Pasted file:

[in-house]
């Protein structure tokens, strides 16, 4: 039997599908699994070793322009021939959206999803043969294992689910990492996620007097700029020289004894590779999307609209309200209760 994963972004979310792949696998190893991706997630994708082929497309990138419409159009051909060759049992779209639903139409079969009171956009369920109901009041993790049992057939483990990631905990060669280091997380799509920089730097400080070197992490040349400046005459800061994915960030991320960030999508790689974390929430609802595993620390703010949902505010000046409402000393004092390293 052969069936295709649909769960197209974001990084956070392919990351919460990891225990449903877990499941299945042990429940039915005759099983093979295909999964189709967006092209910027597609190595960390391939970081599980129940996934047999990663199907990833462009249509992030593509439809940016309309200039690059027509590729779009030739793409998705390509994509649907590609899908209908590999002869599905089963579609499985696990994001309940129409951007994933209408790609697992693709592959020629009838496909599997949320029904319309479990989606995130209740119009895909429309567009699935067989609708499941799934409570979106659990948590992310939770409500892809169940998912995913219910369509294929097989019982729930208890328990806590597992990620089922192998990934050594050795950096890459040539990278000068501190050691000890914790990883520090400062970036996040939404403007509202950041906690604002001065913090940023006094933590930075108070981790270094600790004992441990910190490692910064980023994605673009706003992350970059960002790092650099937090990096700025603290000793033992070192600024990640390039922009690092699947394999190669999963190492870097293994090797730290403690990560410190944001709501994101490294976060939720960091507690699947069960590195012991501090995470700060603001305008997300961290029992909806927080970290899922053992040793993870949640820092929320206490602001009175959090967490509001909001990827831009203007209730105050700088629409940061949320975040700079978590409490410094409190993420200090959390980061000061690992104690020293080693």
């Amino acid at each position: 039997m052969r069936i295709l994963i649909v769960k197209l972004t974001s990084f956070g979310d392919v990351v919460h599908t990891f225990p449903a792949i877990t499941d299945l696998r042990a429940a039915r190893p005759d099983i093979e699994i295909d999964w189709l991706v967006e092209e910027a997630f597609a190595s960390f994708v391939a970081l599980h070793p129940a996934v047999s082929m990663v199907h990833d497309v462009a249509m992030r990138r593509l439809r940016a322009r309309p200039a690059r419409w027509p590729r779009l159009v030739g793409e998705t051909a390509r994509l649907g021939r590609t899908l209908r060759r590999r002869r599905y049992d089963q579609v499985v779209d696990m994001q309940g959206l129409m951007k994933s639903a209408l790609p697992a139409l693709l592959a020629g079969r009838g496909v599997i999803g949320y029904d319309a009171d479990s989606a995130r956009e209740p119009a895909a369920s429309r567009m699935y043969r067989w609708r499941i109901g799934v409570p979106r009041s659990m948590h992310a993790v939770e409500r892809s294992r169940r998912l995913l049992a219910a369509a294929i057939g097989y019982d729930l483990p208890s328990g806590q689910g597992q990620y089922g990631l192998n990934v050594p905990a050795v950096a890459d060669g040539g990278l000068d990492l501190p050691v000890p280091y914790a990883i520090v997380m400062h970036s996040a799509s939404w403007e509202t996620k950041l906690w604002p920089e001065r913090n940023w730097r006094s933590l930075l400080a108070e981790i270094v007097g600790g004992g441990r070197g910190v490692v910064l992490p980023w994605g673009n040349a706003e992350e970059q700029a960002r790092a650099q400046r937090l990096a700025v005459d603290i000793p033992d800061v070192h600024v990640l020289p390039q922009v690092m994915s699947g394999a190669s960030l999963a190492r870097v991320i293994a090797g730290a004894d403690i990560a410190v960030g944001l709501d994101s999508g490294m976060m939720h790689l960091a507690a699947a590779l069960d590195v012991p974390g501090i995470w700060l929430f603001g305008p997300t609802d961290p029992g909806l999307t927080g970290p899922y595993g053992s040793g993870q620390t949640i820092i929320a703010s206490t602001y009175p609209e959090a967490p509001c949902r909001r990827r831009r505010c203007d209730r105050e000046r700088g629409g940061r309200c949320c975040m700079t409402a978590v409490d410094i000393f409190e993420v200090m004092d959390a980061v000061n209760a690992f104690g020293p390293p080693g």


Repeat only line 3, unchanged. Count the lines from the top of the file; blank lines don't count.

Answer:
């Amino acid at each position: 039997m052969r069936i295709l994963i649909v769960k197209l972004t974001s990084f956070g979310d392919v990351v919460h599908t990891f225990p449903a792949i877990t499941d299945l696998r042990a429940a039915r190893p005759d099983i093979e699994i295909d999964w189709l991706v967006e092209e910027a997630f597609a190595s960390f994708v391939a970081l599980h070793p129940a996934v047999s082929m990663v199907h990833d497309v462009a249509m992030r990138r593509l439809r940016a322009r309309p200039a690059r419409w027509p590729r779009l159009v030739g793409e998705t051909a390509r994509l649907g021939r590609t899908l209908r060759r590999r002869r599905y049992d089963q579609v499985v779209d696990m994001q309940g959206l129409m951007k994933s639903a209408l790609p697992a139409l693709l592959a020629g079969r009838g496909v599997i999803g949320y029904d319309a009171d479990s989606a995130r956009e209740p119009a895909a369920s429309r567009m699935y043969r067989w609708r499941i109901g799934v409570p979106r009041s659990m948590h992310a993790v939770e409500r892809s294992r169940r998912l995913l049992a219910a369509a294929i057939g097989y019982d729930l483990p208890s328990g806590q689910g597992q990620y089922g990631l192998n990934v050594p905990a050795v950096a890459d060669g040539g990278l000068d990492l501190p050691v000890p280091y914790a990883i520090v997380m400062h970036s996040a799509s939404w403007e509202t996620k950041l906690w604002p920089e001065r913090n940023w730097r006094s933590l930075l400080a108070e981790i270094v007097g600790g004992g441990r070197g910190v490692v910064l992490p980023w994605g673009n040349a706003e992350e970059q700029a960002r790092a650099q400046r937090l990096a700025v005459d603290i000793p033992d800061v070192h600024v990640l020289p390039q922009v690092m994915s699947g394999a190669s960030l999963a190492r870097v991320i293994a090797g730290a004894d403690i990560a410190v960030g944001l709501d994101s999508g490294m976060m939720h790689l960091a507690a699947a590779l069960d590195v012991p974390g501090i995470w700060l929430f603001g305008p997300t609802d961290p029992g909806l999307t927080g970290p899922y595993g053992s040793g993870q620390t949640i820092i929320a703010s206490t602001y009175p609209e959090a967490p509001c949902r909001r990827r831009r505010c203007d209730r105050e000046r700088g629409g940061r309200c949320c975040m700079t409402a978590v409490d410094i000393f409190e993420v200090m004092d959390a980061v000061n209760a690992f104690g020293p390293p080693g």